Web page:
It was a beautiful sunny day (72 degrees) in Seattle as we drove over the floating bridge on Lake Washington toward the Eastside.We started the day at Columbia Winery where we picked up our "Passport." I had heard rumors that Columbia Winery wines have improved. The two glass pours for Woodinville Passport certainly didn't prove it. The 2003 Cab Franc was a pleasant wine with good fruit and a slightly acidic finish. The winery had one poor person pouring for a mob of people. The 2006 Riesling Ice wine was sweet and balanced, but not very interesting.
From Columbia we drove a short distance up Woodinville - Redmond Road to Novelty Hill Januik Winery. The new winery looks a bit like a concrete bunker on the outside and the arrangement of the tasting seem not very accessible for a handicapped person, although I suppose they must have met all the current codes. As many of you know, Mike Januik makes the wines for Novelty Hill, owned by the Alborg family of Stillwater Creek Vineyard, and he makes his own wines under his own label in a shared winemaking facility. The 2005 Stillwater Creek Viognier was pleasant enough, but not very interesting. The 2004 Stillwater Creek Cabernet Sauvignon was soft and balanced with a slightly tangy finish. the 2005 Sangiovese was full of good fruit, also with a tangy finish. In this case, it tasted totally like a good high end Chianti, perfectly balanced between American and Italian style. This would be great with Italian food. The Januik 2006 Elerding Vineyard Chardonnay was fresh, European in style, but with less body than the Cold Creek Chard and tending toward a hint of tartness. Definitely a food wine. The 2005 Syrah was good, but not particularly exciting. The 2005 Columbia Valley Cabernet Sauvignon was a beautiful standout wine - soft, medium bodied with great fruit. Really a blend of all the usual Bordeaux suspects, this one was a winner. It would have been interesting to taste some of Mike's other single vineyard wines such as Ciel Du Cheval, Champoux and Seven Hills Cab Sauv, Novelty Hill Stillwater Creek Roussanne, and Januik Cold Creek Chardonnay.
Last year we couldn't even find Brian Carter winery. This year we parked in the Tully's lot, hiked past Purple Cafe, the Chamber of Commerce, etc., and finally lighted upon the winery. The first wine we tasted was the 2005 Oriana, a blend of Viognier, Riesling, and Roussanne. A huge aromatic nose leads to a full-bodied wine that would go well with Asian or fusion cuisine. The 2005 Abracadabra Magical Red Blend is a witch's brew of seven varietals from three different vineyards. Bubble, bubble, toil and trouble! Poof! Brian Carter pulls a real beauty from a hat and at a reasonable price. It's a shame they weren't pouring the L'Etalon which is one of my favorite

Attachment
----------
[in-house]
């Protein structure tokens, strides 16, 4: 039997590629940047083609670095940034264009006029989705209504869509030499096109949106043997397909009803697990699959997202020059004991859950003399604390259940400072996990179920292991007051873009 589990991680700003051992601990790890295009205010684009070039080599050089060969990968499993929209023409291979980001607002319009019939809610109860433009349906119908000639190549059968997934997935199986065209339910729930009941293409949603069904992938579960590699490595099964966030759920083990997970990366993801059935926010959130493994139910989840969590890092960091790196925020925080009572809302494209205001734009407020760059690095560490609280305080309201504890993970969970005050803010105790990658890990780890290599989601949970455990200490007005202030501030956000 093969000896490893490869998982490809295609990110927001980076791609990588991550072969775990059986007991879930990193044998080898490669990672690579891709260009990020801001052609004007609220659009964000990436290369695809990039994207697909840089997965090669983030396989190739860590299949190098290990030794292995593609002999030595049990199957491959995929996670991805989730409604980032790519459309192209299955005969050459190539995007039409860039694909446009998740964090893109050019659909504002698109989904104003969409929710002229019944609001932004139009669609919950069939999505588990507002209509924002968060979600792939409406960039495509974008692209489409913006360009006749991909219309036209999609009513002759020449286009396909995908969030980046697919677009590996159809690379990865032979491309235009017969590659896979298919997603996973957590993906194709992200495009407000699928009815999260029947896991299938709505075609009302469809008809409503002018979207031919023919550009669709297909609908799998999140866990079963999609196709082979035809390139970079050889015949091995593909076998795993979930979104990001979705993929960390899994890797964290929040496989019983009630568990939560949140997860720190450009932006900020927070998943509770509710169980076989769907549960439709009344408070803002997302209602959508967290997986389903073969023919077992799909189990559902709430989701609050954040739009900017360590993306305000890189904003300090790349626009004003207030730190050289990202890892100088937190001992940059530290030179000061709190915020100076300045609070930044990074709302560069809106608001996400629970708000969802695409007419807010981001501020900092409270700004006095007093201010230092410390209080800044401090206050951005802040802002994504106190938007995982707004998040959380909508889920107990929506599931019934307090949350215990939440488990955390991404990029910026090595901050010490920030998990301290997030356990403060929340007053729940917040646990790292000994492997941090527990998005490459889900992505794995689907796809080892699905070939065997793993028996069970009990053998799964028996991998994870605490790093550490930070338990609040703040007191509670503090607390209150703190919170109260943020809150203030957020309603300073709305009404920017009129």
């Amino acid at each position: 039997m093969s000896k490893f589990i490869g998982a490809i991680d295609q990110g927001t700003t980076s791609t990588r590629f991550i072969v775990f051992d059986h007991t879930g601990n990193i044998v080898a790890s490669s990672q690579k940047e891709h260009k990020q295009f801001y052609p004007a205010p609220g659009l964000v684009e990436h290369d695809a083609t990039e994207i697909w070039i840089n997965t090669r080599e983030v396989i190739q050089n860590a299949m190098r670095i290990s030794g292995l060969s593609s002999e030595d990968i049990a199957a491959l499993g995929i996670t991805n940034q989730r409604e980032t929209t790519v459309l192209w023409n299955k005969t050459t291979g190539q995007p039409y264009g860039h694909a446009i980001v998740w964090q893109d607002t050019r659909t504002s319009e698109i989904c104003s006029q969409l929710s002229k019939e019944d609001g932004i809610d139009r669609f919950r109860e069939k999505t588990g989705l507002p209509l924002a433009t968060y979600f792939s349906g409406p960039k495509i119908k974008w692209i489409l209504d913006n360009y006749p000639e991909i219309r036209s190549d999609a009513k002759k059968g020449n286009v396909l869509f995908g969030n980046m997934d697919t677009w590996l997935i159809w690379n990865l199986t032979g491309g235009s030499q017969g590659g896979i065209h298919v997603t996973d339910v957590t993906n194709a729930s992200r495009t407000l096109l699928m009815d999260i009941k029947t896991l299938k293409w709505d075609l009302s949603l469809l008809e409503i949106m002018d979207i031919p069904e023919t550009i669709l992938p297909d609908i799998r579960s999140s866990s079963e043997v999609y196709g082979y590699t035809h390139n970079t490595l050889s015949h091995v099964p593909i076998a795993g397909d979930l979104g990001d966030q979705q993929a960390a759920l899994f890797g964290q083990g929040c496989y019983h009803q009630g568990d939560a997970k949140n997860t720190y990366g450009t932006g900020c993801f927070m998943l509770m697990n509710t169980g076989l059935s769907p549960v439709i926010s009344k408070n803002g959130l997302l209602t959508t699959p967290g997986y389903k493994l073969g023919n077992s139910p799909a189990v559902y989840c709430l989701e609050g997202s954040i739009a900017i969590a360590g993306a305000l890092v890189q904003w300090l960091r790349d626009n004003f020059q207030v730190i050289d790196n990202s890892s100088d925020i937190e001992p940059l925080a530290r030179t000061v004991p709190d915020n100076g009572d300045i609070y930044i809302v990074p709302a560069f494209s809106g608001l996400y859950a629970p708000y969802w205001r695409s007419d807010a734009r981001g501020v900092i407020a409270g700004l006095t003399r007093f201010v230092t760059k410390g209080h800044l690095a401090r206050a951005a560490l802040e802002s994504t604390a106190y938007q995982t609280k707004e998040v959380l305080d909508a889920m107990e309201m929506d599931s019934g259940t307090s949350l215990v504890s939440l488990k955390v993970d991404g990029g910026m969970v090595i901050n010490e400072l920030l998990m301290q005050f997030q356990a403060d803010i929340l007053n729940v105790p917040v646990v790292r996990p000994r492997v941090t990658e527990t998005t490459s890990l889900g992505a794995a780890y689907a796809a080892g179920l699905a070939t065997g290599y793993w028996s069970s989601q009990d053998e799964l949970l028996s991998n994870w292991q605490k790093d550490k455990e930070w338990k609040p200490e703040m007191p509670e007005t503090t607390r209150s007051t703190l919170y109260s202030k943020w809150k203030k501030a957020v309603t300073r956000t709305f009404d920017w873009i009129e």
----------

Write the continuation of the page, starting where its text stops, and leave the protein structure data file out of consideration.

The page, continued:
Once again, the day of Reckoning was here for winemakers and owners of Adams Bench, Erica and Tim Blue. Like last year, they were pouring two pre-release wines(2006 Reckoning and 2006 Reserve Cab "V"), and one available for immediate purchase(2005 Horse Heaven Hills Red). The wines can be purchased at their website: http://www.adamsbench.com/
These three wines were amazing. My notes include "awesome", "yum", purple, beautiful, chocolate, mushroom and black fruit. This year Tim told me five of their secrets: 1) Erica switched from medicine to winemaking and thus, from bringing human babies into the world, to bringing wine into the world. I've often contended that raising vines and wines is very similar to raising children; 2) they studied enology at U.C. Davis and thus have a thorough understanding of the chemistry of wine; 3) they have a great winemaking consultant - Chris Carmada over at Andrew Will; 4) they look for physiological ripeness in the grapes; 5) Tim seemed to imply that they are covert, or maybe overt, Robert Parker fans. We brought a bottle the 2005 Horse Heaven Hills Red home for dinner. It was followed by a 1991 Phillip Togni Napa Valley Cabernet Sauvignon. Carol loved the the Adams Bench, Diane loved the Phillip Togni. I liked them both. They are made in entirely different styles. The Adams Bench , while not jammy, was very fruit forward, exploding in your mouth with a hint of sweet feel at the end. The Togni was more linear and serious, kind of like Phillip himself. Different strokes for different folks. In any event, if Tim and Erica sent their wines off to Robert Parker, I have no doubt that he would rate them in the "90s". It would be a mutual admiration society.
Across the road from Adams Bench, at Hollywood Hill Vineyard, Steve Snyder, makes wine in the opposite style. His 2007 Hollywood Hill Vineyards Estate Grown Chardonnay is made from what may be the only patch of Chardonnay grapes grown in the Puget Sound AVA. Light, tart and fresh, it is totally reminiscent of Sancerre make in the Loire Valley of France, except, of course, it doesn't have the grapefruit and grass aroma associated with the Sauvignon Blanc grape from which the Sancerre is made. Substitute lemon for grapefruit and apple for grass and you've got it! Steve is truly a garagiste! To be continued...